A NSW-based community solar and battery storage bulk buy program has been so successful that the promoters believe the battery storage sector may be in the early stages of mass-market uptake.
The campaign, led by Suncrowd, has attracted thousands of people at roadshows in regional towns in New South Wales in the last few months, and translated into what its organisers believe might already be the largest coordinated community energy project Australia.
Suncrowd’s Chris Cooper says the response has been so strong that it shows that people are clearly ready for the next stage of the energy transition – by adding affordable energy storage and smart energy software to their solar system. It may even signal the start of the early “mass market” uptake of the technology.
Cooper says Suncrowd’s community bulk buy program, which makes solar and batteries easy, accessible and at lower prices, overcomes the complexity and lack of trust that can dog such transactions.
“People want it delivered in a transparent, engaging and easy to understand format,” Cooper says, “and the community sector has a key role in facilitating this if we’re to increase uptake of important new energy technologies”
Incumbent utilities should be worried. Firstly, they have long assumed that the uptake of battery storage would be a slow burn, and wouldn’t take off – apart from a few early adopters – until the “economics make sense.” When the economics do make sense, the big retailers assume that most consumers will go to a recognised name.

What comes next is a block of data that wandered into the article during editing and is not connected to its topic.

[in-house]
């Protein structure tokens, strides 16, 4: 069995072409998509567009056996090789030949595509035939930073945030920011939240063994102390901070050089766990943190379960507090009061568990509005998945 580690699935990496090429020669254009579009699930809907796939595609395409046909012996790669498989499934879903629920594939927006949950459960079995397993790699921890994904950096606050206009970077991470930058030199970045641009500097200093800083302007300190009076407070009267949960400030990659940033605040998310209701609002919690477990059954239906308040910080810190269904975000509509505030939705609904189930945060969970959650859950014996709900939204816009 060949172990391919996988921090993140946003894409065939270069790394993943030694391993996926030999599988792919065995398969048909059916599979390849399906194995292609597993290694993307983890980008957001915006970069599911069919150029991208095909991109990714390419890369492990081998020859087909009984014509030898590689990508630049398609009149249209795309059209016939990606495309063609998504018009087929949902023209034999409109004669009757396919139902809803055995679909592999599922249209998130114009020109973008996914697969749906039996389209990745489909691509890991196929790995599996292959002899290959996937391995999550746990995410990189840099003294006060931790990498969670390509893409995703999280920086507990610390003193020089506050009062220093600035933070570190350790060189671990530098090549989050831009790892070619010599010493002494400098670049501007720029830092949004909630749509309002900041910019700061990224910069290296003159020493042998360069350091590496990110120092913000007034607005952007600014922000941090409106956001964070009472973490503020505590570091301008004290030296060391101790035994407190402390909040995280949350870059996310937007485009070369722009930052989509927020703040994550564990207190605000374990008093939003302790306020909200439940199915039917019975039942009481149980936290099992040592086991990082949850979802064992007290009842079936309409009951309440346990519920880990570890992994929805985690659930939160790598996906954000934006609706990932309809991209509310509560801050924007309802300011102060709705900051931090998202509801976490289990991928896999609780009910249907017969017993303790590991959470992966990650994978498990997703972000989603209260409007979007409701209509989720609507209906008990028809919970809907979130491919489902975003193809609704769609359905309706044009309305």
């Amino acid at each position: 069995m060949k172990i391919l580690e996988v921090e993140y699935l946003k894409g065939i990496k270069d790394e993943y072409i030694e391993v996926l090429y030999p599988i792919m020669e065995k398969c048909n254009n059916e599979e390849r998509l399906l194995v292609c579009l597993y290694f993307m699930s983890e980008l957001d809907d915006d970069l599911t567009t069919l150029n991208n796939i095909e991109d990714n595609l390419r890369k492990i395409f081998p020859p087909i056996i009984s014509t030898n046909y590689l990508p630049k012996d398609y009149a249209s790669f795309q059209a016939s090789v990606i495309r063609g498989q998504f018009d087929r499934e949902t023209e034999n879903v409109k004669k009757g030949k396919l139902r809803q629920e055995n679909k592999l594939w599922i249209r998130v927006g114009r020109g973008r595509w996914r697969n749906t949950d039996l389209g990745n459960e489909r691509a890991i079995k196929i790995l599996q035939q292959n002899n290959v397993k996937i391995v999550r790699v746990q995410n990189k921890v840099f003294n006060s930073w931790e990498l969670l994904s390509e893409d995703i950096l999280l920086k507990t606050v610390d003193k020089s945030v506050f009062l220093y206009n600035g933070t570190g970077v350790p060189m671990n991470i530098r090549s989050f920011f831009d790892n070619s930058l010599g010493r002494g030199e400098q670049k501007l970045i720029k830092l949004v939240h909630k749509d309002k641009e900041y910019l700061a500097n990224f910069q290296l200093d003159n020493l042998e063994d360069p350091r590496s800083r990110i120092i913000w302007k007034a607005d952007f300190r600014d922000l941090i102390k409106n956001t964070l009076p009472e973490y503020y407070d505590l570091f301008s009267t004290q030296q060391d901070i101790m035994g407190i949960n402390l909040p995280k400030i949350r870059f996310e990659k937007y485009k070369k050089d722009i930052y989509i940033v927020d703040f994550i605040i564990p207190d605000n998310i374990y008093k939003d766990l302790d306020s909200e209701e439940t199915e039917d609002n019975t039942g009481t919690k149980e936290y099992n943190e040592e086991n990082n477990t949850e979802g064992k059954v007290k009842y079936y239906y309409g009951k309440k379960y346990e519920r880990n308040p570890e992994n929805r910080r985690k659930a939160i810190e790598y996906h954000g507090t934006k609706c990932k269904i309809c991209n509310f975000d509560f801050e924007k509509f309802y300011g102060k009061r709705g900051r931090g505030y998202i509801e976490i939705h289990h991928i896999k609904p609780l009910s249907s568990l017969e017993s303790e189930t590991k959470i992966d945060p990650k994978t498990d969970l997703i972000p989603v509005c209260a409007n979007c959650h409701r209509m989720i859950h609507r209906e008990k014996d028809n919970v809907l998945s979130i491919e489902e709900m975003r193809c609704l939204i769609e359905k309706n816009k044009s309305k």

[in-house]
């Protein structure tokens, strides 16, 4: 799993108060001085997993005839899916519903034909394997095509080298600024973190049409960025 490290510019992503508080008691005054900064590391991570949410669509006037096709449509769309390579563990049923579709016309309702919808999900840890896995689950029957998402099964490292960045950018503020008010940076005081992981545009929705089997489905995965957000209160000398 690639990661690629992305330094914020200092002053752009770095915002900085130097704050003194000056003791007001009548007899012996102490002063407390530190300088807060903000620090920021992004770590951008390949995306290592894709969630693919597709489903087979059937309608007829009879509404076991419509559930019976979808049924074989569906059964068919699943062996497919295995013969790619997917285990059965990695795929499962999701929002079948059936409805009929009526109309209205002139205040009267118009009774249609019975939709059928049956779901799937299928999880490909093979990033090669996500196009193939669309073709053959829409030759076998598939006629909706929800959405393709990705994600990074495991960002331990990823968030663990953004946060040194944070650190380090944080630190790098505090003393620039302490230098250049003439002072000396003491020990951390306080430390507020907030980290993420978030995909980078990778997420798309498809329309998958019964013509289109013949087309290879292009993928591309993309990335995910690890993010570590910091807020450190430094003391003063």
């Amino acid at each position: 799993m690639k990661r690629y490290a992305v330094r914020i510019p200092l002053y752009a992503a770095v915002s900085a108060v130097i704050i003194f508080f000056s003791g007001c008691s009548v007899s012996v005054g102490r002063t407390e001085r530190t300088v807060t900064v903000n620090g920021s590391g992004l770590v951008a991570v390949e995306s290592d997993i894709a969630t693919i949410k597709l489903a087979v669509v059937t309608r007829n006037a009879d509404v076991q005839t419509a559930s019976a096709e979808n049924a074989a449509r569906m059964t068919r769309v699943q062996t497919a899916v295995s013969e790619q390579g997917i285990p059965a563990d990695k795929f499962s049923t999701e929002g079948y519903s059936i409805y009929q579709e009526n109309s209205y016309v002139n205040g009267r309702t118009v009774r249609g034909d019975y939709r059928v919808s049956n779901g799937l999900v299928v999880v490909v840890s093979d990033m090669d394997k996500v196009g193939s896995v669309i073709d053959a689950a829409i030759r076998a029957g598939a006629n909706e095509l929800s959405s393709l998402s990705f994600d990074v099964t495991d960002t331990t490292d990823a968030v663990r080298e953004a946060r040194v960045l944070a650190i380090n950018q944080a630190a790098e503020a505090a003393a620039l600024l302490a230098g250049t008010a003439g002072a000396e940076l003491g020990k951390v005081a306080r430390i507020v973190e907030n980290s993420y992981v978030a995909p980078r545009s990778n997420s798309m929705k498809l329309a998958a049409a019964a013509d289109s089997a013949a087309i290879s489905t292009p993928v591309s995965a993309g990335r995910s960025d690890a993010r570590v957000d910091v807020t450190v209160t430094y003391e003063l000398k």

But Cooper says many consumers aren’t waiting for the numbers to add up, or for the big names to get their act together. In New South Wales, this is being driven by frustration with renewable energy policy and the fact that the “60 cent-ers”, the 140,000 households on the solar bonus scheme, are about to lose their premium tariffs.
“When you are just looking at bill savings, it is now making pure economic sense in certain household situations but not all,” Cooper said.
“But what makes it still a rational decision is that many people are motivated by other “intrinsic” values – including energy independence, their support for clean energy, and their dislike of incumbent utilities.”
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Image via: www.suncrowd.com.au
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